Backwardation & Contango
Backwardation is when the price in the spot market is greater than the price in the futures market. Generally indicates scarcity.
Contango is when the future price is greater than the spot price. Implies that there is plenty of the good available, or at least that there is no scarcity.
Basis & Cobasis
Let’s start with an oversimplified definition.
Basis = Future – Spot
Cobasis = Spot – Future
What we are trying to see is a measure of scarcity. If the price in the spot market is higher than in the futures market (e.g. grain, one week before the harvest) then the good is scarce. If the price in the futures market is higher, then anyone can “carry” the good at a profit. To “carry” means to simultaneously buy the physical good and sell a futures contract against it. A positive basis means this is profitable.
A positive cobasis means that it is profitable to “decarry”: to simultaneously sell the good in the physical market and buy a futures contract. Both carry and decarry result in the same position at the end of the day plus the profit from the spread.
To be precise, we must define these terms in a more complex way. Of course, to buy something one must pay the “ask” or “offer”. To sell, one must accept the bid. With that in mind, here are the correct definitions:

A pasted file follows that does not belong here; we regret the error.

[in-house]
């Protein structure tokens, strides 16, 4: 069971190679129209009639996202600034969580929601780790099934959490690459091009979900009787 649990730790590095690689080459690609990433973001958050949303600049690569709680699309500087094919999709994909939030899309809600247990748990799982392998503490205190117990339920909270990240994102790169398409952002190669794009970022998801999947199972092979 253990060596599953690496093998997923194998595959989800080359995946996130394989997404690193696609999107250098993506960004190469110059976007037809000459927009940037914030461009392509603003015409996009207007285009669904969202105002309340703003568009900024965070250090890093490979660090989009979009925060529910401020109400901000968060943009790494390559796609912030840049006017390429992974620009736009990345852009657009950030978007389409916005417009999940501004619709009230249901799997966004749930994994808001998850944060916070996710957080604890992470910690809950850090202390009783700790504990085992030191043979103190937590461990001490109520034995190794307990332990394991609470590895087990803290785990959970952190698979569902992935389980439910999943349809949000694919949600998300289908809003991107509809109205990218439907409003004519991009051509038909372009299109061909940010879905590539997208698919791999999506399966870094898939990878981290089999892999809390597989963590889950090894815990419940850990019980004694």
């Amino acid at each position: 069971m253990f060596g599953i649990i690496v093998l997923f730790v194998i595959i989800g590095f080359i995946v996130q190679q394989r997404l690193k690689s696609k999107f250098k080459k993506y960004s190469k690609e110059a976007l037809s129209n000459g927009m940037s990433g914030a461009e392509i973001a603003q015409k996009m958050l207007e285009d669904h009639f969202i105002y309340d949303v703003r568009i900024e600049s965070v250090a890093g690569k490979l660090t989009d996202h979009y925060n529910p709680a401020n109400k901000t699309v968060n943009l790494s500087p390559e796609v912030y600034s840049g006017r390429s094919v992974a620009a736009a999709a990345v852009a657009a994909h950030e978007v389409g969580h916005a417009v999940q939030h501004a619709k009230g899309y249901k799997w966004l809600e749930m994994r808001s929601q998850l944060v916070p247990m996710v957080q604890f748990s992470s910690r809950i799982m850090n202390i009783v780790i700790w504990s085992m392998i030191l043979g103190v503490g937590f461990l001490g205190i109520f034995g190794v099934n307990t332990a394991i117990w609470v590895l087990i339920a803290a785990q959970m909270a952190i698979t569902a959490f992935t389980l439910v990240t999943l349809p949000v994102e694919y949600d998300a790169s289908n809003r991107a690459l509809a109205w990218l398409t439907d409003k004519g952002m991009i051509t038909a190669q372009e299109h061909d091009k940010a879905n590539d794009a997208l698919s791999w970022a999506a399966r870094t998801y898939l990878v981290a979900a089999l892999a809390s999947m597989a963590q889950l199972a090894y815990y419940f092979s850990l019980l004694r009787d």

Basis = Future(bid) – Spot(ask)
Cobasis = Spot(bid) – Future(ask)
Note that both can be negative (which often occurs as a contract is heading into expiry and there is no liquidity, hence the bid is very low and the ask is very high). At most one of them can be positive. It can be profitable to carry a good, or to decarry it. But it makes no sense for it to be possible to carry profitably and decarry profitably!
Think of the futures market tied to the spot market via a spring. As speculators push up futures, the spring pulls up the price of metal in the spot market. But the tension on the spring increases. The basis is the measure of the spring tension.
Carry & Decarry
Carry involves buying a commodity and selling a futures contract against it. One pays interest on the money one borrowed to buy the commodity and one has costs to store and insure it in the meantime. For the trade to be profitable, the futures price needs to be higher than the spot price (contango) by an amount greater than the costs of carry.
Decarry involves selling a commodity and buying a futures contract against it. For the trade to be profitable, the spot price needs to be higher than the future price (backwardation).